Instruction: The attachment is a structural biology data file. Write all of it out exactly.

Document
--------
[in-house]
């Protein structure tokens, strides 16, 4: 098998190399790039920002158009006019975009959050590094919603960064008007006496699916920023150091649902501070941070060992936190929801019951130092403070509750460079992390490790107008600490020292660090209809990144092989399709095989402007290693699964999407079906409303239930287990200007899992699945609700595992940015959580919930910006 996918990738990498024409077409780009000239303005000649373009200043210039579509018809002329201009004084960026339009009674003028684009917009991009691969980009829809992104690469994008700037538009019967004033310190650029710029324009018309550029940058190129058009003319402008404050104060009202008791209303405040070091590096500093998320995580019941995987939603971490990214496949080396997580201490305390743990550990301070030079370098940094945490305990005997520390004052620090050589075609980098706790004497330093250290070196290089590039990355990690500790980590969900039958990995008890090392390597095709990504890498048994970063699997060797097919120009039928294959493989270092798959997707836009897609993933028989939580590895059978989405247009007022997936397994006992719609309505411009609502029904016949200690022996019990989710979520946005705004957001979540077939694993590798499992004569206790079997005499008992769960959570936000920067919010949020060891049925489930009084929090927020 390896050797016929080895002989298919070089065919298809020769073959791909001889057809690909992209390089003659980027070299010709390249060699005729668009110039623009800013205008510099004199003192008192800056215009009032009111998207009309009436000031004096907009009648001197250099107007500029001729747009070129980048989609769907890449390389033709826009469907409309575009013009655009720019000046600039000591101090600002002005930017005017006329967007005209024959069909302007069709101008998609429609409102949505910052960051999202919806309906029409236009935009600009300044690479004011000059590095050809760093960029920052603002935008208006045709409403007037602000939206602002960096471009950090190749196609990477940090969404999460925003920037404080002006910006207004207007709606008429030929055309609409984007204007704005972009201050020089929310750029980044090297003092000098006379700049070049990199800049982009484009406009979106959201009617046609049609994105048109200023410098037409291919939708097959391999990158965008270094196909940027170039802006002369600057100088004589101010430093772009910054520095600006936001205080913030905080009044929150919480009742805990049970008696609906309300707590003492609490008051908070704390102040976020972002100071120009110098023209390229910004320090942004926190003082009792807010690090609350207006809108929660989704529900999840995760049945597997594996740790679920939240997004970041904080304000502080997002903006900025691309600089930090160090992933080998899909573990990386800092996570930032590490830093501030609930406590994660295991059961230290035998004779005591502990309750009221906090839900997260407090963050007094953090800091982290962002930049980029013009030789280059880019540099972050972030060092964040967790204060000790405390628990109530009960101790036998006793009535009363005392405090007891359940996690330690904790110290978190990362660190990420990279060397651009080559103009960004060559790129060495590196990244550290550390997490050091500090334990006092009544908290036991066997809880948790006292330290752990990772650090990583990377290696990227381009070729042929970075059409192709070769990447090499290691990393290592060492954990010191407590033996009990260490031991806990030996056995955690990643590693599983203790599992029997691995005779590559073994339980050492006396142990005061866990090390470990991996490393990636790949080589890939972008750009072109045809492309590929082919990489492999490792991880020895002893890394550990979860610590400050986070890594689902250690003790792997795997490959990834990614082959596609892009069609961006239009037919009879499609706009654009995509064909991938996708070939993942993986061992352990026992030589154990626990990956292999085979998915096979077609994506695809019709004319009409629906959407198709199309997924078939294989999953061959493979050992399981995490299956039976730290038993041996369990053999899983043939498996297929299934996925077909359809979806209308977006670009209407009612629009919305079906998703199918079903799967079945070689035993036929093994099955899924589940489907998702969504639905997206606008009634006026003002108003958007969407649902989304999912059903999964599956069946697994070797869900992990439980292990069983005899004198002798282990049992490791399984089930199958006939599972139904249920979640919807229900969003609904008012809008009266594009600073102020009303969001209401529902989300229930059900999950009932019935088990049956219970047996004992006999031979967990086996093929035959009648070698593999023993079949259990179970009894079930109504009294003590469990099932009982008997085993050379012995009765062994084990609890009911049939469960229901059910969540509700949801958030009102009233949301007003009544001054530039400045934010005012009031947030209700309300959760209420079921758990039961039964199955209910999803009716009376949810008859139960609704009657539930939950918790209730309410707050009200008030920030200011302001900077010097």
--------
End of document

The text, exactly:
[in-house]
């Protein structure tokens, strides 16, 4: 098998190399790039920002158009006019975009959050590094919603960064008007006496699916920023150091649902501070941070060992936190929801019951130092403070509750460079992390490790107008600490020292660090209809990144092989399709095989402007290693699964999407079906409303239930287990200007899992699945609700595992940015959580919930910006 996918990738990498024409077409780009000239303005000649373009200043210039579509018809002329201009004084960026339009009674003028684009917009991009691969980009829809992104690469994008700037538009019967004033310190650029710029324009018309550029940058190129058009003319402008404050104060009202008791209303405040070091590096500093998320995580019941995987939603971490990214496949080396997580201490305390743990550990301070030079370098940094945490305990005997520390004052620090050589075609980098706790004497330093250290070196290089590039990355990690500790980590969900039958990995008890090392390597095709990504890498048994970063699997060797097919120009039928294959493989270092798959997707836009897609993933028989939580590895059978989405247009007022997936397994006992719609309505411009609502029904016949200690022996019990989710979520946005705004957001979540077939694993590798499992004569206790079997005499008992769960959570936000920067919010949020060891049925489930009084929090927020 390896050797016929080895002989298919070089065919298809020769073959791909001889057809690909992209390089003659980027070299010709390249060699005729668009110039623009800013205008510099004199003192008192800056215009009032009111998207009309009436000031004096907009009648001197250099107007500029001729747009070129980048989609769907890449390389033709826009469907409309575009013009655009720019000046600039000591101090600002002005930017005017006329967007005209024959069909302007069709101008998609429609409102949505910052960051999202919806309906029409236009935009600009300044690479004011000059590095050809760093960029920052603002935008208006045709409403007037602000939206602002960096471009950090190749196609990477940090969404999460925003920037404080002006910006207004207007709606008429030929055309609409984007204007704005972009201050020089929310750029980044090297003092000098006379700049070049990199800049982009484009406009979106959201009617046609049609994105048109200023410098037409291919939708097959391999990158965008270094196909940027170039802006002369600057100088004589101010430093772009910054520095600006936001205080913030905080009044929150919480009742805990049970008696609906309300707590003492609490008051908070704390102040976020972002100071120009110098023209390229910004320090942004926190003082009792807010690090609350207006809108929660989704529900999840995760049945597997594996740790679920939240997004970041904080304000502080997002903006900025691309600089930090160090992933080998899909573990990386800092996570930032590490830093501030609930406590994660295991059961230290035998004779005591502990309750009221906090839900997260407090963050007094953090800091982290962002930049980029013009030789280059880019540099972050972030060092964040967790204060000790405390628990109530009960101790036998006793009535009363005392405090007891359940996690330690904790110290978190990362660190990420990279060397651009080559103009960004060559790129060495590196990244550290550390997490050091500090334990006092009544908290036991066997809880948790006292330290752990990772650090990583990377290696990227381009070729042929970075059409192709070769990447090499290691990393290592060492954990010191407590033996009990260490031991806990030996056995955690990643590693599983203790599992029997691995005779590559073994339980050492006396142990005061866990090390470990991996490393990636790949080589890939972008750009072109045809492309590929082919990489492999490792991880020895002893890394550990979860610590400050986070890594689902250690003790792997795997490959990834990614082959596609892009069609961006239009037919009879499609706009654009995509064909991938996708070939993942993986061992352990026992030589154990626990990956292999085979998915096979077609994506695809019709004319009409629906959407198709199309997924078939294989999953061959493979050992399981995490299956039976730290038993041996369990053999899983043939498996297929299934996925077909359809979806209308977006670009209407009612629009919305079906998703199918079903799967079945070689035993036929093994099955899924589940489907998702969504639905997206606008009634006026003002108003958007969407649902989304999912059903999964599956069946697994070797869900992990439980292990069983005899004198002798282990049992490791399984089930199958006939599972139904249920979640919807229900969003609904008012809008009266594009600073102020009303969001209401529902989300229930059900999950009932019935088990049956219970047996004992006999031979967990086996093929035959009648070698593999023993079949259990179970009894079930109504009294003590469990099932009982008997085993050379012995009765062994084990609890009911049939469960229901059910969540509700949801958030009102009233949301007003009544001054530039400045934010005012009031947030209700309300959760209420079921758990039961039964199955209910999803009716009376949810008859139960609704009657539930939950918790209730309410707050009200008030920030200011302001900077010097």